Figure 1. The cul-de-sac in context, Hilliard, Ohio

There is a cul-de-sac separating the neighborhood from the road.  Trueman was built around 2006 or so, the houses are only a few years older, and the construction of that road had been on the books for years.  In addition, the houses around that cul-de-sac have all put up sturdy metal fences to prevent anyone from cutting through their small yards.  There is luckily a nature trail just south of the neighborhood with an outlet onto Trueman, with a sidewalk on that side for relatively pedestrian friendly access (along a 35-mph, four-lane road).

If you wanted to walk from my parents’ house to Target, with a total distance of about 0.7 miles, you would take the following route (Figure 2):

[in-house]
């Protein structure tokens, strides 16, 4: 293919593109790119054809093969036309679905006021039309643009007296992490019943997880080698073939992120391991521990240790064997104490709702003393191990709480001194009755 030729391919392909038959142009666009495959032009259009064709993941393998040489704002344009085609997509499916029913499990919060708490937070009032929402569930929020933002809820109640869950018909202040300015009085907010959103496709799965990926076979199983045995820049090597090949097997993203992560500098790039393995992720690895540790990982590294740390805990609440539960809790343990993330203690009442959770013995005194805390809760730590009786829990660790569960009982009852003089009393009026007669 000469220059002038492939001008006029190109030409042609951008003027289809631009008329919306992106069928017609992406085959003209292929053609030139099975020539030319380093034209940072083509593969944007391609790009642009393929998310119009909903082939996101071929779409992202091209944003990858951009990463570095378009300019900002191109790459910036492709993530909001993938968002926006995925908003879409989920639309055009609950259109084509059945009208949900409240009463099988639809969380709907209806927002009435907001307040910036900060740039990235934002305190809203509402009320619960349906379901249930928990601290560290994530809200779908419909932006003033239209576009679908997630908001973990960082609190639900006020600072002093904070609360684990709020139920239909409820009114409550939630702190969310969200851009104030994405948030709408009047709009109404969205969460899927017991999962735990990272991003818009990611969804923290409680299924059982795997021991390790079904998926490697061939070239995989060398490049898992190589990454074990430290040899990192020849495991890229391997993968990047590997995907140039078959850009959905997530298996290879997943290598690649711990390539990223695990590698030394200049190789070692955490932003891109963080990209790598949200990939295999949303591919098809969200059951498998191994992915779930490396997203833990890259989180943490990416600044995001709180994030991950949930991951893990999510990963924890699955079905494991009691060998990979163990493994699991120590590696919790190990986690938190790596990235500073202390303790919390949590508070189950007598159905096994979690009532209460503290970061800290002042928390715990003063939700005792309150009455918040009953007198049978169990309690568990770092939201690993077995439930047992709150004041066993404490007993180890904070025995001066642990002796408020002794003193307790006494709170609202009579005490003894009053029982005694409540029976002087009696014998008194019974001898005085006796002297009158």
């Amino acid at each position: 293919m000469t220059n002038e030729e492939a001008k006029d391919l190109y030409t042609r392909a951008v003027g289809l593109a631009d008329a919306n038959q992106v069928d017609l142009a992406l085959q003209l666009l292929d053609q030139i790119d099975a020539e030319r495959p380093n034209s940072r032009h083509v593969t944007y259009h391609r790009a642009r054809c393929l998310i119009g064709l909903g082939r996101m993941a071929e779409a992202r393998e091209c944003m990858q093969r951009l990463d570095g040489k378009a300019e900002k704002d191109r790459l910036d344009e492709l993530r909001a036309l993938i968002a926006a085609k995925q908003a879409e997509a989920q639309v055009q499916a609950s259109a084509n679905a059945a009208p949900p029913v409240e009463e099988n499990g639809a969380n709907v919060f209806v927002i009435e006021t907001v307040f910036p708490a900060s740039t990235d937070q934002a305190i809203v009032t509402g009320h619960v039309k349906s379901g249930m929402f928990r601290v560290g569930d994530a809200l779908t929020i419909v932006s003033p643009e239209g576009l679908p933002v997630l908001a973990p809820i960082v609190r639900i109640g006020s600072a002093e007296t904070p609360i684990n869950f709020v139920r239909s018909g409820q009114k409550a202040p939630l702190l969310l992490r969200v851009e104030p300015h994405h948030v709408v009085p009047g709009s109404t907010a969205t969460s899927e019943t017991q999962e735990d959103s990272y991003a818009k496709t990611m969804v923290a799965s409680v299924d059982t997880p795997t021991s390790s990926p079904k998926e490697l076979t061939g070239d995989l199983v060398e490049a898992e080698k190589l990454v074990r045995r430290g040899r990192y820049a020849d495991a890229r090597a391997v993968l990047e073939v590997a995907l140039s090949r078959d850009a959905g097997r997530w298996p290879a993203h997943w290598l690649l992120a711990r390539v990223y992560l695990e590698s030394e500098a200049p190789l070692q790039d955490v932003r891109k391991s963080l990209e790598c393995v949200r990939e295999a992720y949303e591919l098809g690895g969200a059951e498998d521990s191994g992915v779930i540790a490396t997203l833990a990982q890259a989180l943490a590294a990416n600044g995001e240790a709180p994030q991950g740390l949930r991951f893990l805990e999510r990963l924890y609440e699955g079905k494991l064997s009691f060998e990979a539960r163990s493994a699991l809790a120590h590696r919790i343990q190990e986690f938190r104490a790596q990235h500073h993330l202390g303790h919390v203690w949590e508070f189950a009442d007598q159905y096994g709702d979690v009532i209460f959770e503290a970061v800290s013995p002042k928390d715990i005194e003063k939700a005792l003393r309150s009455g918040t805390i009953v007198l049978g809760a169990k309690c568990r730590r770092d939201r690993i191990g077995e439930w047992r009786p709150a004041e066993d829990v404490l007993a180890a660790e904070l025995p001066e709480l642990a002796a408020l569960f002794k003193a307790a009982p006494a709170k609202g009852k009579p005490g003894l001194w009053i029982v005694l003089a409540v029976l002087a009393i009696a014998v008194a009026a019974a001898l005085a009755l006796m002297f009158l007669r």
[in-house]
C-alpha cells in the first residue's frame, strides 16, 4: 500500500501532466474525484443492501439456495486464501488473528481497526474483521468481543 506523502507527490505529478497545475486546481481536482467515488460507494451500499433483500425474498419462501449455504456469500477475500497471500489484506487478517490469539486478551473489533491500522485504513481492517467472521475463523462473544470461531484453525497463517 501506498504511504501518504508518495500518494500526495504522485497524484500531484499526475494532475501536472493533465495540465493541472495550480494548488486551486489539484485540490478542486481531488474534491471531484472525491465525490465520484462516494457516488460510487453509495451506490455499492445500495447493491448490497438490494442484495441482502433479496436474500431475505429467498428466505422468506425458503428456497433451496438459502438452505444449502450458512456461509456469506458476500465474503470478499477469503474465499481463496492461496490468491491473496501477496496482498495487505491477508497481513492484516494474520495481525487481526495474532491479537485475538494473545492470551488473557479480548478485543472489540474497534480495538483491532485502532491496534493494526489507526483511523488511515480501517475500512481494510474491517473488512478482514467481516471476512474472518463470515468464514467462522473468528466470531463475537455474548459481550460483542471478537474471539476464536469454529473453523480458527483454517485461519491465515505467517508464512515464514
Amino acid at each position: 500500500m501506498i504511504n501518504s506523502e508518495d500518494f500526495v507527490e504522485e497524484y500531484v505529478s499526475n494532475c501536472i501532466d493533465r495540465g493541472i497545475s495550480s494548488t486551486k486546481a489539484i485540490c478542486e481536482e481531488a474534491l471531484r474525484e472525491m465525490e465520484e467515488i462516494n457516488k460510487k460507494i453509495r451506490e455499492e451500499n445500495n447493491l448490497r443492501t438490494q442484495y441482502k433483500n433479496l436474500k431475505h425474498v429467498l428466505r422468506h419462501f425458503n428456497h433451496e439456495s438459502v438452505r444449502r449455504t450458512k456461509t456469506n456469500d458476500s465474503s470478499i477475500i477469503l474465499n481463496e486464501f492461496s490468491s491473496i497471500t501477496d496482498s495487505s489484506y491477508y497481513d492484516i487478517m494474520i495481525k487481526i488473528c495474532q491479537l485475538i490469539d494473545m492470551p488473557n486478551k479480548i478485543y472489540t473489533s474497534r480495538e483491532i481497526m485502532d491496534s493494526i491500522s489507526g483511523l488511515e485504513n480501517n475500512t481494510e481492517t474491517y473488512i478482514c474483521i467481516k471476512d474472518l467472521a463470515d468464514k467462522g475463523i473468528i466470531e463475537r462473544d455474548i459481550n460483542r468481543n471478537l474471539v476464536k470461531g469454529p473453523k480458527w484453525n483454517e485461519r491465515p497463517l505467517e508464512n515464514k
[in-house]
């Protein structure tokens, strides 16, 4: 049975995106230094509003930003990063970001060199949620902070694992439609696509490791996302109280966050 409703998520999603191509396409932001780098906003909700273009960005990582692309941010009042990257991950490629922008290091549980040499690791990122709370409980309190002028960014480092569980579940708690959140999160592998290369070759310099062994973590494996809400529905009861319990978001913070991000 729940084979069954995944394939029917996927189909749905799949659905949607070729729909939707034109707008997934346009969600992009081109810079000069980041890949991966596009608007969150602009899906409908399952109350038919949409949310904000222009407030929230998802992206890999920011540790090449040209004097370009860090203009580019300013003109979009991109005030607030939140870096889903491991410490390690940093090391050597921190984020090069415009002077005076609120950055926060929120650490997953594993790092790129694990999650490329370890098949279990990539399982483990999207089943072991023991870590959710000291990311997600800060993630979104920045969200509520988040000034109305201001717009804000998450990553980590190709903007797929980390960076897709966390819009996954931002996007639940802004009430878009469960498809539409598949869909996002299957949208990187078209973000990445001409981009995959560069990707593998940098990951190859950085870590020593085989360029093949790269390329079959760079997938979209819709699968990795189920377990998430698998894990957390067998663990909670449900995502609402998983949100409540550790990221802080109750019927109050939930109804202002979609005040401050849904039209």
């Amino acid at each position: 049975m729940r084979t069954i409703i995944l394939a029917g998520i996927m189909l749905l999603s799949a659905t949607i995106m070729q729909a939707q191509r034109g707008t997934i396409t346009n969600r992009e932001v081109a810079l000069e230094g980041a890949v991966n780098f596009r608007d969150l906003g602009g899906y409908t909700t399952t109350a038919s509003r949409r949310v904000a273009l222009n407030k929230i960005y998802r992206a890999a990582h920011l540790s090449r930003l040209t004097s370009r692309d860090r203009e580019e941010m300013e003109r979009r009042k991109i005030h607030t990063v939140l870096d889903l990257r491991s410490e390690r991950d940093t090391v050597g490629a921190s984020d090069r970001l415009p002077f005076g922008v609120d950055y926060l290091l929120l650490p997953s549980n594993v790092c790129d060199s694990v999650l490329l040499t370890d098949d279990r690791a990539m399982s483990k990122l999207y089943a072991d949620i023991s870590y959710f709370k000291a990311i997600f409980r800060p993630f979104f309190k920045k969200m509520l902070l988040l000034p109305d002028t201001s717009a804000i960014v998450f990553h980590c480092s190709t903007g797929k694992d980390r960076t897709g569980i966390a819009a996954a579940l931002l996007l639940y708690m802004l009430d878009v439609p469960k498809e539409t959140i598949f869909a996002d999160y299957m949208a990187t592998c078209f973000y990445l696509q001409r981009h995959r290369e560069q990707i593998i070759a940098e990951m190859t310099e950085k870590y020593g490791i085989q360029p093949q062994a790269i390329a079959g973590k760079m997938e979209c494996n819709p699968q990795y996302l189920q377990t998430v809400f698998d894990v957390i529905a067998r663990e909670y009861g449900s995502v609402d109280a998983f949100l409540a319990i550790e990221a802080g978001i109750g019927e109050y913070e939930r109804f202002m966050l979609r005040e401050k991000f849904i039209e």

Figure 2. Route from Scioto Run to Target, Walking

Now, let’s say you wanted to drive to Target instead.  Even if you combine this with other trips down the line, it will add 2 miles to your trip (note:  this is Google’s suggested route):

Figure 3. Driving from Scioto Run to Target, Google's Suggested Route

There is a slightly shorter route if you instead take Hilliard Cemetery Road, but because of an odd U-turn and boulevard situation, you pretty much have to go further out of your way to get home (Figure 4):

Figure 4. Alternate Route, Equally Out of the Way

Now, not all cul-de-sacs are extremely inefficient like this one was, but it pretty much illustrates why they are a bad idea.

QED.